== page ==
Shut Up Slow Down Let Go Breathe by Marcus McCann (Dusie Kollectiv 8, 2015)
With ice-breaker “In Praise of the Sun-Cloud-Rain-Lightning Icon”, McCann gives a tongue-in-cheek tribute to our collective panic, a false idol to combat life’s unknowable odds — even when it comes to the weather. Absurdity has long been a crucial component in McCann’s verse and, with Shut Up Slow Down Let Go Breathe, the EJ Pratt Medal and John Newlove Award winner takes aim at overlooked elements of our workaholic lives, at once elevating our awareness of and reducing their real-time significance.
I say elements because unlike the sun-cloud-rain-lightning icon, some of McCann’s targets have no concrete appearance. Take, for instance, how “Cover Letter” and “Resignation Letter” poke at the formal cloaks we don in pursuit of careers, with wry truths inserted at the expense of bullet-point skills. The workplace-approved vocabulary is further refined in “To Whomever Checks the Office’s General Email Account”, although its chrome sterility is challenged by a very human dysfunction:
"Among us one who tracks info at, office at, questions at
like a teen collects and doles out bowling shoes. Support
at. Dear madam, dear operator, if it concerns you,
a mix of thanks and unease follows me
like a hunter who doesn’t know his rifle’s empty.
Please administer to us who are angry, bratty, bored,
whiny, irregular, mentally ill, unusually inventive,
truly abusive or angling for a refund.
This is, all of us, virtually."
There is no strict theme unifying this collection, although many of McCann’s critiques find unexpected levity amid the hum-drum rhythms of daily life. When unmoored from superfluous focal points, Shut Up… also abandons the office setting for “Funk from the Man-Man Cave” and “Use the Smallest Chainsaw Suitable for the Job”, two poems that seem to be talking about something other than sex, but then… aren't! Sliding between abstract imagery and abrupt directness, McCann’s metaphorical powers balance two interpretations with read-it-again stealth.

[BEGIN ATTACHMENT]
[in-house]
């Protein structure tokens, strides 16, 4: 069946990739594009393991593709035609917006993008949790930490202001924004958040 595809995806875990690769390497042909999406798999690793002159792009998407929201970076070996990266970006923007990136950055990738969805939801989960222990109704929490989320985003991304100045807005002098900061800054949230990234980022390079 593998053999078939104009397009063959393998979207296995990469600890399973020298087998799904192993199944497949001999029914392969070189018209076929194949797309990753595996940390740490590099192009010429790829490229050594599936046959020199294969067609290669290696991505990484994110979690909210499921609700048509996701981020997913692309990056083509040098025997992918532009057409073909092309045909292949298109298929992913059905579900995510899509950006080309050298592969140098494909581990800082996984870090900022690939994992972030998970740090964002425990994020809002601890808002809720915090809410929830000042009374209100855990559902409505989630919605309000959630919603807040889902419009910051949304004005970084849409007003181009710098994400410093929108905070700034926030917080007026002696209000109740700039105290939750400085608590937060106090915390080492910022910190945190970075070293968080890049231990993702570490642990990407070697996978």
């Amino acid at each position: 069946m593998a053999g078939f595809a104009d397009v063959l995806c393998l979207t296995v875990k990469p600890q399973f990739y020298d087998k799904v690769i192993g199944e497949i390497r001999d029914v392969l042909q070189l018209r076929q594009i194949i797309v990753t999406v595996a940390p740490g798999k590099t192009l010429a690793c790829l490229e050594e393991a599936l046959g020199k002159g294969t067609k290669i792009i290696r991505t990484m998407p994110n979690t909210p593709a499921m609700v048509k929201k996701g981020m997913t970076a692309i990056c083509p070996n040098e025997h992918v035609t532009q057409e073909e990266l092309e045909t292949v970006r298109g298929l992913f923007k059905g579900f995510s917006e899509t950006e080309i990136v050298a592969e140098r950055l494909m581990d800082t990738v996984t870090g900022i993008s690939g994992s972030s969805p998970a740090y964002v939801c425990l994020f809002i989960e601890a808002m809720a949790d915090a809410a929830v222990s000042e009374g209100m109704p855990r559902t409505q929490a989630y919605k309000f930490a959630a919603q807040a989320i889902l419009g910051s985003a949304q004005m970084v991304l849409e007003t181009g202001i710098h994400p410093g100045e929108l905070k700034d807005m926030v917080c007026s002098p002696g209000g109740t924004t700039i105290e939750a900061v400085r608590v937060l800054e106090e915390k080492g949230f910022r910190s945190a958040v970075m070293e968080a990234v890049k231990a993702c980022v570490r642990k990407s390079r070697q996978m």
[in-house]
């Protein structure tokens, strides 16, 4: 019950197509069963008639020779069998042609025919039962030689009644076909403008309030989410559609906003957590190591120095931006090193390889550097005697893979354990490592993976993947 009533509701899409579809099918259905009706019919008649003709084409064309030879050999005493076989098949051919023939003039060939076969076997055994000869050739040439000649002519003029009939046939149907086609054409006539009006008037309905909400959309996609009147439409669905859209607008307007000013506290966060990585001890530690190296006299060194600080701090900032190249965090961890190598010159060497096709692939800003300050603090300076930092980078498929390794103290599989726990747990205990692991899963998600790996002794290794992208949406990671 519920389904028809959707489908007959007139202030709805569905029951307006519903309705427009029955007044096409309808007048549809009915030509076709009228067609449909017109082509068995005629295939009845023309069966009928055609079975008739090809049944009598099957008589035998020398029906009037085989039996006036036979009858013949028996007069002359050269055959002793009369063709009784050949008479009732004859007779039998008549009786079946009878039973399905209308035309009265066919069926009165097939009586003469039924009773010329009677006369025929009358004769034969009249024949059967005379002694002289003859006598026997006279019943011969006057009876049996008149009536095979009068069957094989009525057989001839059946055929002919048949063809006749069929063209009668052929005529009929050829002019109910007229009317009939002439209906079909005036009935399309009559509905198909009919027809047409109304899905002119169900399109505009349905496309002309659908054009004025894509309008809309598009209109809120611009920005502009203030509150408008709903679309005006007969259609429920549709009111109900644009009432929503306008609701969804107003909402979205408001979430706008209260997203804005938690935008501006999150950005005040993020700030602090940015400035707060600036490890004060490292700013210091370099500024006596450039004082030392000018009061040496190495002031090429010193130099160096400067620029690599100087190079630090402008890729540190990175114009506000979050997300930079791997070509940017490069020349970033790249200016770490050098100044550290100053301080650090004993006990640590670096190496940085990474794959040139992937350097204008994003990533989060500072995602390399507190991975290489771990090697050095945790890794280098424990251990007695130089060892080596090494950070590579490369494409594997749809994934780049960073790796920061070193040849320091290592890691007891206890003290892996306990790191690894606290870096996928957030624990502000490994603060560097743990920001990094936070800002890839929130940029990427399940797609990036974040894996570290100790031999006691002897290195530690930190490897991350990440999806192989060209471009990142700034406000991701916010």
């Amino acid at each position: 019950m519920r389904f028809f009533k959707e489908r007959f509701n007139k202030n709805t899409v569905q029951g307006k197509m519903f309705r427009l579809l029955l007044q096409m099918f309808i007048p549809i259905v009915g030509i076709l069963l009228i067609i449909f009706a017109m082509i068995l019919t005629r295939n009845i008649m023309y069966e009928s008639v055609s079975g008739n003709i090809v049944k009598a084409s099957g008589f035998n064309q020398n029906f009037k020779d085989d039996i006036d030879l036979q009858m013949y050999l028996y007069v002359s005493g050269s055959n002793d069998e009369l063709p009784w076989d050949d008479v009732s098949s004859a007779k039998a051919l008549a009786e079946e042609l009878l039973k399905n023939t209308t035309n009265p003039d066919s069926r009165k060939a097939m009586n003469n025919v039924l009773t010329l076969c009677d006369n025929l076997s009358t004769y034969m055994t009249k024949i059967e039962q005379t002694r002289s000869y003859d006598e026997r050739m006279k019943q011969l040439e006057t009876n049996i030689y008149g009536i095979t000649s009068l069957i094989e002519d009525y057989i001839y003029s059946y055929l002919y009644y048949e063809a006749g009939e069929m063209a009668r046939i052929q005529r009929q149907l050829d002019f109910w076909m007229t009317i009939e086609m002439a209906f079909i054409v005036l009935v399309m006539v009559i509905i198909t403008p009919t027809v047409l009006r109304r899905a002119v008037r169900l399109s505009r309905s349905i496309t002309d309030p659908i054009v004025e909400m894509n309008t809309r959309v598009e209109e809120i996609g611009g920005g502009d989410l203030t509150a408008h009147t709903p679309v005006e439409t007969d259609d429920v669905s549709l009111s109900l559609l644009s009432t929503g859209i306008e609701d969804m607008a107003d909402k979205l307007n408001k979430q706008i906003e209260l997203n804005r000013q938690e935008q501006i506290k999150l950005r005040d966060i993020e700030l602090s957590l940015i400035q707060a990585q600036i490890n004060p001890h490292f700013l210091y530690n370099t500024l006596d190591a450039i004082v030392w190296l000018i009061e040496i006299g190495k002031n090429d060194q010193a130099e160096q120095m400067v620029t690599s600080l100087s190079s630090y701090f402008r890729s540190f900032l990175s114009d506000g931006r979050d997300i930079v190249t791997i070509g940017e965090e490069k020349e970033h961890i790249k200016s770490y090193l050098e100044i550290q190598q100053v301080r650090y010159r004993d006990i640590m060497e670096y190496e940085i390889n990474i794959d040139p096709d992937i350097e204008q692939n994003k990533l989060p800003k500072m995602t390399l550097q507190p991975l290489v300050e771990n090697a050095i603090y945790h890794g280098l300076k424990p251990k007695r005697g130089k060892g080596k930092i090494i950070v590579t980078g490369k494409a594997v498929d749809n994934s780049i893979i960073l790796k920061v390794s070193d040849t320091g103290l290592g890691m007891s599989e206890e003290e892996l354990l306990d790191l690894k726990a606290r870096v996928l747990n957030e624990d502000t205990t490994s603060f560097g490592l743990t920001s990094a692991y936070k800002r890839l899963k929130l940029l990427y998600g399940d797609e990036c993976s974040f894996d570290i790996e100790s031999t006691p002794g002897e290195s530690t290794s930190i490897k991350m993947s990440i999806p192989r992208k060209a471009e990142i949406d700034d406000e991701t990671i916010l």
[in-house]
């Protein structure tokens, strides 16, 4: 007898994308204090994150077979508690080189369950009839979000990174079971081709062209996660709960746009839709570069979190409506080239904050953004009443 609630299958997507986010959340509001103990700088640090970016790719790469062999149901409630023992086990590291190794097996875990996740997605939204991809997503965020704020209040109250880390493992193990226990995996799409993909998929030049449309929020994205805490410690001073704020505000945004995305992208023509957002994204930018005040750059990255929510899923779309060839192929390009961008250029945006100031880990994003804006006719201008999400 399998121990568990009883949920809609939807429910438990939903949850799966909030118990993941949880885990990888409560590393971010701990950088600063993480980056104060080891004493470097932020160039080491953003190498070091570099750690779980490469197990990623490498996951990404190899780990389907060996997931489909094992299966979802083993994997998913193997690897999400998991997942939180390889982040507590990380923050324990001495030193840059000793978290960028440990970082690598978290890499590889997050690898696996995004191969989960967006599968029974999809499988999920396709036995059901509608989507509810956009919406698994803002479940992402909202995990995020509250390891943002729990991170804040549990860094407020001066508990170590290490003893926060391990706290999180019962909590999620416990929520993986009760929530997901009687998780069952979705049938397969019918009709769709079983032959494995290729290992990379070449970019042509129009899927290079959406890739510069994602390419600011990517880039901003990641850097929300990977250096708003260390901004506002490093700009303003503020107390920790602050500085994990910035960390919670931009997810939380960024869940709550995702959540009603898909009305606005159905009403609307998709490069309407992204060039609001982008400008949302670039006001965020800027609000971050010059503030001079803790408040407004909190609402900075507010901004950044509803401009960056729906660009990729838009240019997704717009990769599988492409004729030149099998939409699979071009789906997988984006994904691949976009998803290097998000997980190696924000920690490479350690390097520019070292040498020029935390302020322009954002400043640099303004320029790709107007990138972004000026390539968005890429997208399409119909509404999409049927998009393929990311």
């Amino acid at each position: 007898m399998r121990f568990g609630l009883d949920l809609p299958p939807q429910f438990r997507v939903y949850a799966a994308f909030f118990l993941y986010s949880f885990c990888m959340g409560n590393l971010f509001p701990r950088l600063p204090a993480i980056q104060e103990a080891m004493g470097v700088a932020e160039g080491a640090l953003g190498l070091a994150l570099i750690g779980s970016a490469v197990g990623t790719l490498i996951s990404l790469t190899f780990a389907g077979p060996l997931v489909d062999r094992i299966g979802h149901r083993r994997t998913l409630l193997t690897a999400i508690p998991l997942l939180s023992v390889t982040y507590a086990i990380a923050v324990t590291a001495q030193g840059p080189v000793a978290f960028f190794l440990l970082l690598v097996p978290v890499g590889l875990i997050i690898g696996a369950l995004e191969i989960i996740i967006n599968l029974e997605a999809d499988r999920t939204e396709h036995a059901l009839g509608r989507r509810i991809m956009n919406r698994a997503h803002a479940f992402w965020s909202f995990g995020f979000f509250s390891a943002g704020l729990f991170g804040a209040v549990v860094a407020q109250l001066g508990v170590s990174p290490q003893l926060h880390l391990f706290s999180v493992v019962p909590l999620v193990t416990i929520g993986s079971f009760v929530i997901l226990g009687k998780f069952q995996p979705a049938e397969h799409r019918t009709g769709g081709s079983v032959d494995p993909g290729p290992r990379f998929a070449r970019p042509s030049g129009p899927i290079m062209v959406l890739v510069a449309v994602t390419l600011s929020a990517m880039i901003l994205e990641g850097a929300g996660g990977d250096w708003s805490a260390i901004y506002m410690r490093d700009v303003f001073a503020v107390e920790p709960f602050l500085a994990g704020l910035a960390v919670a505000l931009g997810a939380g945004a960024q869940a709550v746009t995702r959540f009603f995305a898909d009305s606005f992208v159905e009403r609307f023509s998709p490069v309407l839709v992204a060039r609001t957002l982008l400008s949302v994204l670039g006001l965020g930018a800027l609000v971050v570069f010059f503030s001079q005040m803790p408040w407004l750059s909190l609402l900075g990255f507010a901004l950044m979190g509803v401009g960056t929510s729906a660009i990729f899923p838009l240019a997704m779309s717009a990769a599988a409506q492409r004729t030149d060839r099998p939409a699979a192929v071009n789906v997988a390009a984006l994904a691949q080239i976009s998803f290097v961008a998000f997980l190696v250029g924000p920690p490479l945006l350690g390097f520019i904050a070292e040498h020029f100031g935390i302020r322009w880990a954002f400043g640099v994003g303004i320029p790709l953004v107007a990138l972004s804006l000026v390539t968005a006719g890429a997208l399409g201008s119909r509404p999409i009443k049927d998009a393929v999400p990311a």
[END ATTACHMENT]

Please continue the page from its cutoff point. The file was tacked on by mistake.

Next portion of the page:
Occasionally I’m kept at a distance. Is the italicized line “lie down with snowboarders, wake up with fleece” a diss or an adage? I reckon it’ll take more than that to solve “Easy Living While Everything Else Moves” but at least I really want an answer. In McCann’s percolating verse of narrative strands and astute asides, sometimes the impenetrable bits are just as compelling.
McCann’s humour tends to grab the spotlight and, in this collection, I cannot say if that’s because or in spite of how sparingly he exercises it. A poem like “On Not Being Able to Sing”, in which he describes his voices as a “puff of noise/ you can squeeze from a rabbit with all the melody of a poem/ about Marcus McCann written by Marcus McCann”, is a solo homer. But more often than not, the amusement in Shut Up Slow Down Let Go Breathe supports a more pervasive ideology — the transcendental advice of its title — and isolates the stress placed on certain conventions. Sticking with my baseball jargon, McCann’s more poignant offerings prove capable of going to bat with the same muscle as his comedic musings. In the imperfect snow globe of “Shores of One Island”, McCann reflects on the promise and restlessness of a day-trip; our expectations capsize a potential utopia. Although it isn’t as outwardly quotable as “On Not Being Able to Sing”, I’ll bet “Shores of One Island” stays with you longer.